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Environ Int. 2019 Jun;127:35-51. doi: 10.1016/j.envint.2019.03.009. Epub 2019 Mar 19.

A review on organophosphate Ester (OPE) flame retardants and plasticizers in foodstuffs: Levels, distribution, human dietary exposure, and future directions.

Author information

1
Jiangsu Key Laboratory of Chemical Pollution Control and Resources Reuse, School of Environmental and Biological Engineering, Nanjing University of Science and Technology, Nanjing 210094, PR China.
2
Ecotoxicology and Wildlife Health Division, Science and Technology Branch, Environment and Climate Change Canada, National Wildlife Research Centre, Carleton University, Ottawa, Ontario K1A 0H3, Canada.
3
Jiangsu Key Laboratory of Chemical Pollution Control and Resources Reuse, School of Environmental and Biological Engineering, Nanjing University of Science and Technology, Nanjing 210094, PR China. Electronic address: sugy@njust.edu.cn.

Abstract

Given the ongoing studies on the adverse effects of organophosphate ester (OPE) flame retardants and plasticizers on human health, there is an increasing scientific interest in the risk of exposure to OPEs via dietary intake. Using peer-reviewed literature published up to 2018, this review surveyed and compiled the available and reported data on the concentrations and distributions of 30 OPEs based on their occurrence in various food samples from around the world. Regardless of sampling locations or food categories, 22 OPEs were detectable in at least one of analyzed sample, and there were clear variations in OPE levels among samples from different locations or food categories. For instance, cereals and fats/oils were the most contaminated by OPEs in China and Belgium, whereas fats/oils and desserts were the main polluted products in Sweden. In contrast, vegetables, fruits, fluid dairy products, and cereals were reported as the primary categories of food polluted by OPEs in Australia. Animal-based food categories such as eggs, fish and meat were the least contaminated, whereas the highest median OPE concentrations were found in meat and fish from the United State. The levels and distribution patterns of OPEs in foodstuffs demonstrated a tremendous difference even when collected from the same country and the same food item. Rice from China had the highest tris(2‑chloroethyl) phosphate (TCEP, mean: 29.8 ng/g dw) levels, whereas 2‑ethylhexyl‑diphenyl phosphate (EHDPP, mean: 4.17 ng/g ww), triphenyl phosphate (TPHP, mean: 26.14 ng/g ww), tris(2-chloroisopropyl) phosphate (TCIPP, mean: 0.87 ng/g ww) and tributyl phosphate (TNBP, median: 0.55 ng/g ww) concentrations were the highest in the same food category from Sweden, Belgium, Australia, and the United States, respectively. These discrepancies may be due to a variety of reasons such as differences in OPE physico-chemical properties, extent of usage, uptake, metabolic pathways, industrial food manufacturing processes, OPE level differences as a function of habitat, and accumulation and degradability of OPEs in different species. It is worth noting that, due to its worldwide usage in food packaging materials, EHDPP was more prominently found in processed food compared to non-processed food. Based on reported OPE levels in various foods, this review conducted a preliminary assessment of human exposure to OPEs through dietary intake, which suggested that the OPE estimated daily intake (EDI) for humans was around 880 ng/kg bw/day (95th percentile). This value was well below the corresponding OPE health reference dose given by the U.S. EPA (≥15,000 ng/kg bw/day). Even so, dietary exposure to OPEs via food intake may be not negligible based on some important factors such as dilution effects, cooking processes, and the contribution of as yet unknown means of OPE exposure. Overall, this review highlights several gaps in our understanding of OPEs in foodstuffs: 1) the investigation of contamination levels of OPEs in foodstuffs should be extended to other regions, especially North America and European countries, where OPEs are widely used and frequently detected in environmental samples, and 2) newly identified OPE derivatives/by-products, e.g., OP diesters and hydroxylated metabolites, which have been reported as end-products of OPE enzymatic metabolism or degradation through aqueous hydrolysis, and which may co-exist with parent OPEs, could also be screened with precursor OPEs in foodstuffs in future studies.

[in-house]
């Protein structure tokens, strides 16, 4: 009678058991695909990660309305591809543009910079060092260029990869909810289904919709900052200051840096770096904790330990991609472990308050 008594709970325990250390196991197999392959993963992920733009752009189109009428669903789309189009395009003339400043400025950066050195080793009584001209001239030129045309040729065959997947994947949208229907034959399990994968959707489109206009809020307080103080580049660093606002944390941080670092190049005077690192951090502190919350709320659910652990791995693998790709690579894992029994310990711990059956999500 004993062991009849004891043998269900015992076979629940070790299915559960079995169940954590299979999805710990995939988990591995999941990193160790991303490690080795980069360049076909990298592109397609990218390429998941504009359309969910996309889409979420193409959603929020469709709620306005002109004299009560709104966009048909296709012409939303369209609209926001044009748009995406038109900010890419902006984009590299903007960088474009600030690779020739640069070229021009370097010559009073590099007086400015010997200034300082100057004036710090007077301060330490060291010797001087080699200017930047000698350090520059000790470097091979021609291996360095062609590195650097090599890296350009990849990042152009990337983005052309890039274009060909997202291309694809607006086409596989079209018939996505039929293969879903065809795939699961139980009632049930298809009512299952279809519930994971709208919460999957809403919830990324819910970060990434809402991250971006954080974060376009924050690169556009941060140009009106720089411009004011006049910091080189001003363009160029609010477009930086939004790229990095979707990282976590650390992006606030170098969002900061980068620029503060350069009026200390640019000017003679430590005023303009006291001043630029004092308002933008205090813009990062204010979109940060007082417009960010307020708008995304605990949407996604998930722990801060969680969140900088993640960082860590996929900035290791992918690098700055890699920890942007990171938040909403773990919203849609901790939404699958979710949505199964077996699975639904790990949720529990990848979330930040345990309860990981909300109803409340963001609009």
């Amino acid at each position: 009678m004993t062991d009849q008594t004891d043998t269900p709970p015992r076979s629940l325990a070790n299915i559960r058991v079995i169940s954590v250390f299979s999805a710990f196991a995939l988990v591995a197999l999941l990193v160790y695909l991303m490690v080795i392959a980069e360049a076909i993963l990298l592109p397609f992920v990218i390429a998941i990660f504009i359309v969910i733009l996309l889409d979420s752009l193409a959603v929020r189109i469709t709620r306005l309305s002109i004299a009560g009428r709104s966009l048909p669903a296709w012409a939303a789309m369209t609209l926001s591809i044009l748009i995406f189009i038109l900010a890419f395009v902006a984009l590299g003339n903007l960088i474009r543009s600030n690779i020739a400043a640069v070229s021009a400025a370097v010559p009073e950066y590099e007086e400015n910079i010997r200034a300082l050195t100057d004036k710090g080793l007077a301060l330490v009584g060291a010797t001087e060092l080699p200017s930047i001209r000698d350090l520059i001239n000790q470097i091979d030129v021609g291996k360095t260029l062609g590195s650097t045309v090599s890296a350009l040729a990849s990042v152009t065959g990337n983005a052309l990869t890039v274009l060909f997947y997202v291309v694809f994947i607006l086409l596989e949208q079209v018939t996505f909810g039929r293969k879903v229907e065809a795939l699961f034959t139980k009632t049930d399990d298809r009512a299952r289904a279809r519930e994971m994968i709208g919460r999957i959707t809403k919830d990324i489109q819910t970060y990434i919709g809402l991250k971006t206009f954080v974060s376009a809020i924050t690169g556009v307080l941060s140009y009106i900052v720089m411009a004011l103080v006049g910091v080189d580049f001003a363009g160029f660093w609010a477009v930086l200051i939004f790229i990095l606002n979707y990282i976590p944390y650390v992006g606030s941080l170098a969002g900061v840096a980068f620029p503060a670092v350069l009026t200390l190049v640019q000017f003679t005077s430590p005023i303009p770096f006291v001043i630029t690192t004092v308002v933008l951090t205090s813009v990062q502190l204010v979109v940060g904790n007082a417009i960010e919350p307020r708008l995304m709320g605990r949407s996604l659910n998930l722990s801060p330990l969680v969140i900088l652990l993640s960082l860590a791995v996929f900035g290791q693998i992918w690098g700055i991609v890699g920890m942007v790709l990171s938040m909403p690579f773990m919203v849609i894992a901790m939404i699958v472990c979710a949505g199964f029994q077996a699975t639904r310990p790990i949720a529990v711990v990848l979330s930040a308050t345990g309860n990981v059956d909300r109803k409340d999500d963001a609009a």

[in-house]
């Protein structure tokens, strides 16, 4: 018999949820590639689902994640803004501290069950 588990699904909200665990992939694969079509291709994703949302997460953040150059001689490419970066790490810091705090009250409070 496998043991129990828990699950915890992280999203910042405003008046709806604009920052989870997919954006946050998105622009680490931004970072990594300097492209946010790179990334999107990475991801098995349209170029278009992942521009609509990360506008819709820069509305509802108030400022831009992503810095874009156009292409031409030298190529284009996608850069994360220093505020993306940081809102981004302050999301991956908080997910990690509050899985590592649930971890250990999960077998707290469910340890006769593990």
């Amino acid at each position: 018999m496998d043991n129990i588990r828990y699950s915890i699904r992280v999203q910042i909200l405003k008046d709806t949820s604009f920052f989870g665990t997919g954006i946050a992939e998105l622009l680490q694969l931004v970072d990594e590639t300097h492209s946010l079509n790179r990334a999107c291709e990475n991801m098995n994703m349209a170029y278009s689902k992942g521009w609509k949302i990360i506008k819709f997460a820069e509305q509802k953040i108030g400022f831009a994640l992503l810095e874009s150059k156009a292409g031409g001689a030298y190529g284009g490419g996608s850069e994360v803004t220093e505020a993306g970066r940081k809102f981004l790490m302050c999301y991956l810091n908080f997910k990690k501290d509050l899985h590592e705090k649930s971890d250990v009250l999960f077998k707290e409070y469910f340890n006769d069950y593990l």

KEYWORDS:

Dietary intake; Exposure assessment; Foodstuffs; Levels; OP diesters; OP triesters; Organophosphate flame retardants; Plasticizer

PMID:
30901640
DOI:
10.1016/j.envint.2019.03.009
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